There is so much that could be discussed about Occupy up to this point, or as I have heard some people refer to as Occupy 1.0, which hasn't yet been written. Just since last September, the subject has sparked so much interest and curiosity on many levels and in all parts of society, yet very few voices seem to be articulating more about what all of this conversation, the actions, and commotion is all about. There is actually dialogue suggesting that the phenomenon is not developed enough to even call itself a movement.
As I was wrapping my brain around the contemplation of a new year beginning, the fact that actions were in planning stages centered around a media event called the Rose Parade on January 1stand 2nd, and that social media plays a major part in the communication and intrigue of this so-called movement, I realized that discussion should be focused on Occupy starting a new era, thus Occupy 2.0 as a way to begin framing the conversation moving forward.
As I started working on the New Year's Day Summit event in Pasadena and after creating my first scheduled meet up to discuss topics with other occupiers in December, I realized that it was definitely time to start articulating what the mission of the Occupy is really all about. Some of the initial questions asked were something like what does it mean to occupy and where should and could the occupy movement be going from here?
After over three months of getting to know people at the City Hall camp, attending meetings and GAs, capturing video and audio media of various kinds, taking pictures, writing blogs, and then working with the Rose Parade actions, I finally marched for the first time. At the front of what has become known as People's Parade (consisting primarily of at least one thousand occupiers) immediately following the official Rose Parade and the police escort, I had a defining moment.
In the grandstands rising above the streets along Orange Grove and Colorado in Pasadena, I saw the hand claps and the thumbs down, and heard the cheers and the jeers, but I would say 80% of the reactions were much different than that. I saw hundreds of thousands of people of all ages just staring at the upcoming procession of occupiers consisting of protest signs, banners, street performers, chants such as ‘banks got bailed out, we got sold out,’ a 250 foot long ‘We the People’ Constitution, and much more.
The looks of bewilderment spoke volumes to me; revealing where many Americans are right now in their understanding of how serious our global and personal crises actually are.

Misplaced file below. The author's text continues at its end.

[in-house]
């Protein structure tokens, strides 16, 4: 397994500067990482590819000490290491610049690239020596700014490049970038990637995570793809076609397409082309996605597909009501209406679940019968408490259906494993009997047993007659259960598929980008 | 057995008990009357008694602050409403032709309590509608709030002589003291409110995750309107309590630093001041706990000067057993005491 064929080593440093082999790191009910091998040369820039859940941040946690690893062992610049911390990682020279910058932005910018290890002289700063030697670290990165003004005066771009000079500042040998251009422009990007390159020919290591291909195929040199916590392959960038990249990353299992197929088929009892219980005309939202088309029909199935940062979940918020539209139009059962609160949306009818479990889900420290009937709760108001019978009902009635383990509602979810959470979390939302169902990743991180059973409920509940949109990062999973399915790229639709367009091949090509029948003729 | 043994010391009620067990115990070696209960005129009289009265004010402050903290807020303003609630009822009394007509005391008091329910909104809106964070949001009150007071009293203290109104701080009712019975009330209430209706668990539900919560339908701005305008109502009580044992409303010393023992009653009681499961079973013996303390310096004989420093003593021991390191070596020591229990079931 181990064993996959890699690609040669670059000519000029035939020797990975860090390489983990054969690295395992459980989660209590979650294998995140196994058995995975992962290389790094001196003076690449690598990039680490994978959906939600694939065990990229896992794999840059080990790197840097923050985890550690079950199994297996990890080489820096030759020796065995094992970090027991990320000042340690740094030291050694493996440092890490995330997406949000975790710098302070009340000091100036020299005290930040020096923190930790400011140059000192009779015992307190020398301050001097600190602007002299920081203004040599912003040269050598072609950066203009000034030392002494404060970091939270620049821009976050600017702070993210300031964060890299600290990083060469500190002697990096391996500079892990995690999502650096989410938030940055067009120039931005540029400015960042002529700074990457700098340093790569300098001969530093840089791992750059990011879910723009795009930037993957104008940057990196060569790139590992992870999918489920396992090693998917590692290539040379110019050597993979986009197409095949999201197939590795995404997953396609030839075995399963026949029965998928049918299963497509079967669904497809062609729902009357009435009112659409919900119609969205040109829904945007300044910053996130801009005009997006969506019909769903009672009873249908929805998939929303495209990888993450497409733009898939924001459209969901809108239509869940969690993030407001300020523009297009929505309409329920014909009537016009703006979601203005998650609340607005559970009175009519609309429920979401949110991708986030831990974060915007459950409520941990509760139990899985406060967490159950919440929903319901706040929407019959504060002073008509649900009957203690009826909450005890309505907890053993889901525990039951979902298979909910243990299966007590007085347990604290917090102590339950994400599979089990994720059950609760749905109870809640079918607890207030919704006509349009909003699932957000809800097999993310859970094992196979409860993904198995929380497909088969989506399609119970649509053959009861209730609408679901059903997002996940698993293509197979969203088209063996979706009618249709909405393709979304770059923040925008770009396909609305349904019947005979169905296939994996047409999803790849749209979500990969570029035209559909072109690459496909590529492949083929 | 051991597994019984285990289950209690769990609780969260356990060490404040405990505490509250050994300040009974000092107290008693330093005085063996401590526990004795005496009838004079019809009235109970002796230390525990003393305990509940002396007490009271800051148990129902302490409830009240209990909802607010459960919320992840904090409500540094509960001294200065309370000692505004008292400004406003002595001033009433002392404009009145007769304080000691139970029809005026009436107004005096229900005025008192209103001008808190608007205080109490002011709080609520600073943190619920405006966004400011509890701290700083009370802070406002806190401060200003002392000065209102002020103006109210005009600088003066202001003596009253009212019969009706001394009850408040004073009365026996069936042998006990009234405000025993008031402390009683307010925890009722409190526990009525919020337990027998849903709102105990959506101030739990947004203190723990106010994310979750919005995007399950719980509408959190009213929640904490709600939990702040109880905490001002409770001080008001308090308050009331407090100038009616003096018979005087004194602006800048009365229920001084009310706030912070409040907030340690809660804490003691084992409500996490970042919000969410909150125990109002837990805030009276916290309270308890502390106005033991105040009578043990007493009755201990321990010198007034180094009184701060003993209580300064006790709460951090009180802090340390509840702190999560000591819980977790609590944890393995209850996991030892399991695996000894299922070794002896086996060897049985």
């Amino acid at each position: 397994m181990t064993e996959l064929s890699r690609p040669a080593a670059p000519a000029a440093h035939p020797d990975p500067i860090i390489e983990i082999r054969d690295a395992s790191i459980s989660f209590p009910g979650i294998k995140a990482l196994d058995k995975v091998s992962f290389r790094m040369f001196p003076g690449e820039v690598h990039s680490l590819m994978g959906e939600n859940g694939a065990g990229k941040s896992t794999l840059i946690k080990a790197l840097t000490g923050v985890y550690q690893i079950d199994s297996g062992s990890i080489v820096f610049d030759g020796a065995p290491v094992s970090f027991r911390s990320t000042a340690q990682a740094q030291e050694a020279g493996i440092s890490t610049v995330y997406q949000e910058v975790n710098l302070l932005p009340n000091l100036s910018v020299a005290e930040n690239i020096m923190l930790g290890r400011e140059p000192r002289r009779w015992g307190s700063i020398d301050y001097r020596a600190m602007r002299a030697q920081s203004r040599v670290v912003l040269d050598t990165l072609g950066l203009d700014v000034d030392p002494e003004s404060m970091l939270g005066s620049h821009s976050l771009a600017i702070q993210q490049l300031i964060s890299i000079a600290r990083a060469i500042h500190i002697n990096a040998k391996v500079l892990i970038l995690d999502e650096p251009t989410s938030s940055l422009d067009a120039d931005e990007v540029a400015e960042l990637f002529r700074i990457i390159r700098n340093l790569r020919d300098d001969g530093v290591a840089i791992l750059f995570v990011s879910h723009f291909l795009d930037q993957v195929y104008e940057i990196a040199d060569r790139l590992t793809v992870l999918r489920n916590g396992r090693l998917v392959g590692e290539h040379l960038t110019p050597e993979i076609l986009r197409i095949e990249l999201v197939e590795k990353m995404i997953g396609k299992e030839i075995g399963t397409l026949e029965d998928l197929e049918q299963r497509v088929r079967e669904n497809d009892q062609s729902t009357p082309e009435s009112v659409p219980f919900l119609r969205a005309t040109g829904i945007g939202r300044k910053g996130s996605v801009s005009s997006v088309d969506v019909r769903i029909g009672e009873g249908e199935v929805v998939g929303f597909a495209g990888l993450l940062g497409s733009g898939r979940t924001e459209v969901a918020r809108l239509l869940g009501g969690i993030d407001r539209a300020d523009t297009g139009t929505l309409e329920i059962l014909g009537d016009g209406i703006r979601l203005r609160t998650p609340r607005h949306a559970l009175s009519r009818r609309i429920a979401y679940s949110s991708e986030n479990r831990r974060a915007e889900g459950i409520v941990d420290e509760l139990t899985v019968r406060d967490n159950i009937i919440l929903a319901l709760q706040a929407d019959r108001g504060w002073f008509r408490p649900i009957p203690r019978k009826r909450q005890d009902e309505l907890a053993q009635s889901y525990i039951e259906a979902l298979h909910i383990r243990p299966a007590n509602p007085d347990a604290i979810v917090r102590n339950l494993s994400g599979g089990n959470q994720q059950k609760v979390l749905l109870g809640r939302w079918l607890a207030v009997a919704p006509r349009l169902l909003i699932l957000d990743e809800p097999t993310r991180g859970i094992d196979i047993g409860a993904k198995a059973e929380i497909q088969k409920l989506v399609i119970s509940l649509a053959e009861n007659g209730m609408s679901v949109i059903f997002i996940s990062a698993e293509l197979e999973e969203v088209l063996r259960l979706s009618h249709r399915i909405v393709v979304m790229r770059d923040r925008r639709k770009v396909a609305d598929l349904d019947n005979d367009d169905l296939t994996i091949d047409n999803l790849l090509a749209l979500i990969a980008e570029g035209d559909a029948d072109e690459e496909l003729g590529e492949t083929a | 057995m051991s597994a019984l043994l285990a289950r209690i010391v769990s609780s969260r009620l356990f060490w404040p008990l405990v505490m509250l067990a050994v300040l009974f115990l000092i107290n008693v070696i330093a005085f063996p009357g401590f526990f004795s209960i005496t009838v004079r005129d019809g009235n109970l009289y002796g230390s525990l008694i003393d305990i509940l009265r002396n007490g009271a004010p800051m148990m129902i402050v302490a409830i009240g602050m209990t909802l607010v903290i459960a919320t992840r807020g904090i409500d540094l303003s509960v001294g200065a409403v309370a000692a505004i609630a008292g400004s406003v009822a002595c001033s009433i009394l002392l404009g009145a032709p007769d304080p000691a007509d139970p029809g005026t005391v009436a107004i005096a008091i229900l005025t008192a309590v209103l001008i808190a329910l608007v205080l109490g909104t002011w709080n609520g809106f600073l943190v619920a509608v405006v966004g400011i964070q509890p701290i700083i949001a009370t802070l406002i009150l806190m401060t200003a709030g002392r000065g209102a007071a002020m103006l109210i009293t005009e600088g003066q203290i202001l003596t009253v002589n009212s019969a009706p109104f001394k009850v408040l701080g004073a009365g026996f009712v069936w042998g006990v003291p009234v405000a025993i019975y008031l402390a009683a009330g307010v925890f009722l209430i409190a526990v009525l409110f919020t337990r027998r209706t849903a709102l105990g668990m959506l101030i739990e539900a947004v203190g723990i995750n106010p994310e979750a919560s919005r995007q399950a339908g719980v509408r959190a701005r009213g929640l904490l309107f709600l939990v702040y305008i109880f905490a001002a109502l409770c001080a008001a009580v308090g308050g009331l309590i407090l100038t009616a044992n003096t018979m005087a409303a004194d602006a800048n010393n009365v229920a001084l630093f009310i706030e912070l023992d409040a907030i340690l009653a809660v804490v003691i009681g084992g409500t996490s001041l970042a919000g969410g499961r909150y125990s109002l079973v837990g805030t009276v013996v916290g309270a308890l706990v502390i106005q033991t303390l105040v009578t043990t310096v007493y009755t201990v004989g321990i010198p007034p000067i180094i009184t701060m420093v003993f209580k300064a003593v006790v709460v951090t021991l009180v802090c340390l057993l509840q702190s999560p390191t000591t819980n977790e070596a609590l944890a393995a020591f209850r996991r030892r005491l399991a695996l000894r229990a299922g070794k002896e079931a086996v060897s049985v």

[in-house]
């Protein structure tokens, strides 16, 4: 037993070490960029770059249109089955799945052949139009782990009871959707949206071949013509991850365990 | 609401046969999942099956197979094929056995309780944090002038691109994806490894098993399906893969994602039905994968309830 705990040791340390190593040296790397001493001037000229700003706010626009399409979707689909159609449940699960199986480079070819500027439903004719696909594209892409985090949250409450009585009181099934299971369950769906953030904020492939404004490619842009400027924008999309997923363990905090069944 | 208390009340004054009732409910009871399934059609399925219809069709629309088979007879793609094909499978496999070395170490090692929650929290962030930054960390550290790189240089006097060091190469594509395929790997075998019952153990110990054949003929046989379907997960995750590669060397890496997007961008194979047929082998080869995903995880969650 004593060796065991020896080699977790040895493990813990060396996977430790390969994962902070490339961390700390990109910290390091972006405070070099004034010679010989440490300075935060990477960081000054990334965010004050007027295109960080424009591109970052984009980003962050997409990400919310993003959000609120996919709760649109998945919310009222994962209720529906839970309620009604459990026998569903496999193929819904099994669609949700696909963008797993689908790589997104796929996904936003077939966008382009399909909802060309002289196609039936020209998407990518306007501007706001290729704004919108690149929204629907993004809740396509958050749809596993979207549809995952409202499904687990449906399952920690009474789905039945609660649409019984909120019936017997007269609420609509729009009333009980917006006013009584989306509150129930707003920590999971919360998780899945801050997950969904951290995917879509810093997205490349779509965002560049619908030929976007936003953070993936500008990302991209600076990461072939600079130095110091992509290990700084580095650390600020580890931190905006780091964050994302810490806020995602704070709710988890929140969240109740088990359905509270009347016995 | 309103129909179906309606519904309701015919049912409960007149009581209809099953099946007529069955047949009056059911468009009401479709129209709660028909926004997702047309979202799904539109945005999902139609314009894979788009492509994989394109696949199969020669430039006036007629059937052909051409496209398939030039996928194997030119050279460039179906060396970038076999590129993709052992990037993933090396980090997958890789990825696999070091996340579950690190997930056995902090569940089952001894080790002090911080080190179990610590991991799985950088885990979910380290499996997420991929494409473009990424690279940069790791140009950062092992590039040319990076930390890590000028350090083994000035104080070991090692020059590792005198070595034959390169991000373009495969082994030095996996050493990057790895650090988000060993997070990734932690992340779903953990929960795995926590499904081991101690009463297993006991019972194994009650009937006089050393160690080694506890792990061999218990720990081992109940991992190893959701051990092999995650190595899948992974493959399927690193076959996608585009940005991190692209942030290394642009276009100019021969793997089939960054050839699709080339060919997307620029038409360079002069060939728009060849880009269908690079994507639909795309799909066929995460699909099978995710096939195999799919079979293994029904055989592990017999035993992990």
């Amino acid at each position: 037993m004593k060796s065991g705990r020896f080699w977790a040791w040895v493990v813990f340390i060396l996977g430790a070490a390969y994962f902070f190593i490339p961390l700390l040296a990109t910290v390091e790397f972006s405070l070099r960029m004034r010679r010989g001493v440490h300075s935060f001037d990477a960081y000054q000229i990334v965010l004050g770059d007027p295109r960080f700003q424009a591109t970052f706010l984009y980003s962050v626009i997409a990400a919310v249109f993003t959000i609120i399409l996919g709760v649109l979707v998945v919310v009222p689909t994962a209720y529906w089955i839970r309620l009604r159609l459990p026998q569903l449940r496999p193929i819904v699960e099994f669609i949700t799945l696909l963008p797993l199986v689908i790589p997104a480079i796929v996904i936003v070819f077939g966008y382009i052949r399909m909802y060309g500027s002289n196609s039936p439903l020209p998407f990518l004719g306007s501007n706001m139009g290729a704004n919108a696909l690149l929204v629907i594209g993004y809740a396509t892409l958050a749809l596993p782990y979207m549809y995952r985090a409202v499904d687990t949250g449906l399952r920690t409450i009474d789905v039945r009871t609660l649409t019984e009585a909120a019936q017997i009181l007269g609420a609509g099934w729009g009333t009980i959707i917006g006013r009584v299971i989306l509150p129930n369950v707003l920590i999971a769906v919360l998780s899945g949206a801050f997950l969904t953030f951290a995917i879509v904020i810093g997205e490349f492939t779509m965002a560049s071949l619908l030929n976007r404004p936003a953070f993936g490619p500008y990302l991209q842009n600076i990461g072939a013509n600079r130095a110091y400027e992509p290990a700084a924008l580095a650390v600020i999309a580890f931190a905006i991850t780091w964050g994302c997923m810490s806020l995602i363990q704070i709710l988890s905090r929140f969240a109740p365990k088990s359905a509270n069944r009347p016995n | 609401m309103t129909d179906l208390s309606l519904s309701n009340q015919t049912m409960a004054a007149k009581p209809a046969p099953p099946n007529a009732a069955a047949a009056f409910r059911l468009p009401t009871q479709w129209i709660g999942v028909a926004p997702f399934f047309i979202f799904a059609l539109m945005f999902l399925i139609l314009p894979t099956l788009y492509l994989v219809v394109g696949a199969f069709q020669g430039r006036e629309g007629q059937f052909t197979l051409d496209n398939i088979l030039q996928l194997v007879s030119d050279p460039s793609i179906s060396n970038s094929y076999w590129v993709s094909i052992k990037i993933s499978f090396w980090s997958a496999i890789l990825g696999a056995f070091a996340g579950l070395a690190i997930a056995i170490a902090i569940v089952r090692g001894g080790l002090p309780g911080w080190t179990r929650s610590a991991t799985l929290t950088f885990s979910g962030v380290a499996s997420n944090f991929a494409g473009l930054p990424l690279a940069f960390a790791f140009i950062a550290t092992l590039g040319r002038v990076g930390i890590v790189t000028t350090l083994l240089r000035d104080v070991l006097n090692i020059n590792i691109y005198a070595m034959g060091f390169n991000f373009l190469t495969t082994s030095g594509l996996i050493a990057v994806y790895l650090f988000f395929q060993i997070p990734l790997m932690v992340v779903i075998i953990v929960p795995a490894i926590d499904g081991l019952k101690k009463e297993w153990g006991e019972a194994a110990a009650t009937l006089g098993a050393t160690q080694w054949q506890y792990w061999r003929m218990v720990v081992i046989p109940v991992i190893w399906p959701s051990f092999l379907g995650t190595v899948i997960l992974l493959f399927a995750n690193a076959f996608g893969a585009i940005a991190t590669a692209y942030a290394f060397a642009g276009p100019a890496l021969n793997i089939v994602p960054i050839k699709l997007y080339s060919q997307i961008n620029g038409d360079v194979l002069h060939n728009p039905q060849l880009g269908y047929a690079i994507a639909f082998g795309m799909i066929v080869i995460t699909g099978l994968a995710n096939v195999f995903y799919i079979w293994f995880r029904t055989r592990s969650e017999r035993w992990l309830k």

Even a friend of mine tells me that he is following what is going on with the Movement, but is personally still complacent and uncertain about what it all means beyond the idea that a lot of people are peacefully protesting because they aren't working, can't find work, or are upset and no longer in denial.
Occupy Los Angeles is currently redefining itself after two months of an encampment at City Hall that ended with a police raid at the end of November. Committees seem invigorated as some continue their functions while some reorganize, and others start from scratch.
As the dialogue continues, there is still much focus on the functional process of the committees, but the discussion about civic engagement, education and outreach is becoming more apparent whether many of the occupiers and the general public recognize that yet or not.
I find that the experience of humans reaching out to their fellow humans as equals continues to be the most intriguing part of the social phenomenon in this movement.
The dialogue in the most recent meet up focused on the subject of occupiers as role models for others who remain curious, but aren’t really engaged in actions and for critics who are still skeptical about the movement’s purpose. Each one of us is an individual role model and together we are collective role models. Particularly in the movement itself, I see more and more recognition of the fact that we are a part of each other because so many barriers and over inflated egos that have seemingly separated us are now in the process of being broken down. The more that this becomes a part of our daily routines, the more the message of the 99% will touch the hearts and lives of the actual 99% and probably some of the 1% as well. By fulfilling our true purpose starting with the basic fundamentals of human compassion, we automatically practice economic and social justice and are leading by example.
This is the basic beginning of many discussions as we articulate our thoughts. The framing of the movement’s vision includes the inspiration of current events through our direct actions as groups as well as how our daily lives connect us to each another. Join us in further meet up discussions.
Next: Articulate the Dream!
Love and Peace NOW!